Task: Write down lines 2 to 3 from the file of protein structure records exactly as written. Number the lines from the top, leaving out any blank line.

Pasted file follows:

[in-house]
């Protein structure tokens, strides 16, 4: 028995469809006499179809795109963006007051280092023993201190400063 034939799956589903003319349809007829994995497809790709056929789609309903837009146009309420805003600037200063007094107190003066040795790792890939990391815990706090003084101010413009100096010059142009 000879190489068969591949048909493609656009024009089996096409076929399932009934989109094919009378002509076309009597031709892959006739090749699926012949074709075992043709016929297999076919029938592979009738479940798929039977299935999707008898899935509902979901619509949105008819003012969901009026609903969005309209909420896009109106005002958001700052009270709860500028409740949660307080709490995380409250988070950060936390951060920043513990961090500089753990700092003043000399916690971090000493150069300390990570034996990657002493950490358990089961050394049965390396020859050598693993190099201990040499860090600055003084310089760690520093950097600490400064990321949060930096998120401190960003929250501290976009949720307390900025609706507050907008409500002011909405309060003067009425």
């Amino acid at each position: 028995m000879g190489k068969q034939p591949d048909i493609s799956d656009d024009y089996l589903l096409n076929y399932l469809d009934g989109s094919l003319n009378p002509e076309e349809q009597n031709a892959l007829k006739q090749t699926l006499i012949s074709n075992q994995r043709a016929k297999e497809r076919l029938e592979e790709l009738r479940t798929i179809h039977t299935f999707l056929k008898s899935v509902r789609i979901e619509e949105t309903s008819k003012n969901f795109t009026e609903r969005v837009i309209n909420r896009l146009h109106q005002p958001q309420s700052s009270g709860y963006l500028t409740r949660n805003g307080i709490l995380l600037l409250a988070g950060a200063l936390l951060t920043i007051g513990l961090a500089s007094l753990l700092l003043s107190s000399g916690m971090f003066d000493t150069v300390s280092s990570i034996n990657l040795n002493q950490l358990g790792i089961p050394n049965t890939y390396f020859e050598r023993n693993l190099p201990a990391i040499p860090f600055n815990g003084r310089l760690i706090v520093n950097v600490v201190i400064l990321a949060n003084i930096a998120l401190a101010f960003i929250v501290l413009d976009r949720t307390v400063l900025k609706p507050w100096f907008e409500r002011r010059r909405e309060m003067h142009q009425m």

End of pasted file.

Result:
């Protein structure tokens, strides 16, 4: 028995469809006499179809795109963006007051280092023993201190400063 034939799956589903003319349809007829994995497809790709056929789609309903837009146009309420805003600037200063007094107190003066040795790792890939990391815990706090003084101010413009100096010059142009 000879190489068969591949048909493609656009024009089996096409076929399932009934989109094919009378002509076309009597031709892959006739090749699926012949074709075992043709016929297999076919029938592979009738479940798929039977299935999707008898899935509902979901619509949105008819003012969901009026609903969005309209909420896009109106005002958001700052009270709860500028409740949660307080709490995380409250988070950060936390951060920043513990961090500089753990700092003043000399916690971090000493150069300390990570034996990657002493950490358990089961050394049965390396020859050598693993190099201990040499860090600055003084310089760690520093950097600490400064990321949060930096998120401190960003929250501290976009949720307390900025609706507050907008409500002011909405309060003067009425």
């Amino acid at each position: 028995m000879g190489k068969q034939p591949d048909i493609s799956d656009d024009y089996l589903l096409n076929y399932l469809d009934g989109s094919l003319n009378p002509e076309e349809q009597n031709a892959l007829k006739q090749t699926l006499i012949s074709n075992q994995r043709a016929k297999e497809r076919l029938e592979e790709l009738r479940t798929i179809h039977t299935f999707l056929k008898s899935v509902r789609i979901e619509e949105t309903s008819k003012n969901f795109t009026e609903r969005v837009i309209n909420r896009l146009h109106q005002p958001q309420s700052s009270g709860y963006l500028t409740r949660n805003g307080i709490l995380l600037l409250a988070g950060a200063l936390l951060t920043i007051g513990l961090a500089s007094l753990l700092l003043s107190s000399g916690m971090f003066d000493t150069v300390s280092s990570i034996n990657l040795n002493q950490l358990g790792i089961p050394n049965t890939y390396f020859e050598r023993n693993l190099p201990a990391i040499p860090f600055n815990g003084r310089l760690i706090v520093n950097v600490v201190i400064l990321a949060n003084i930096a998120l401190a101010f960003i929250v501290l413009d976009r949720t307390v400063l900025k609706p507050w100096f907008e409500r002011r010059r909405e309060m003067h142009q009425m």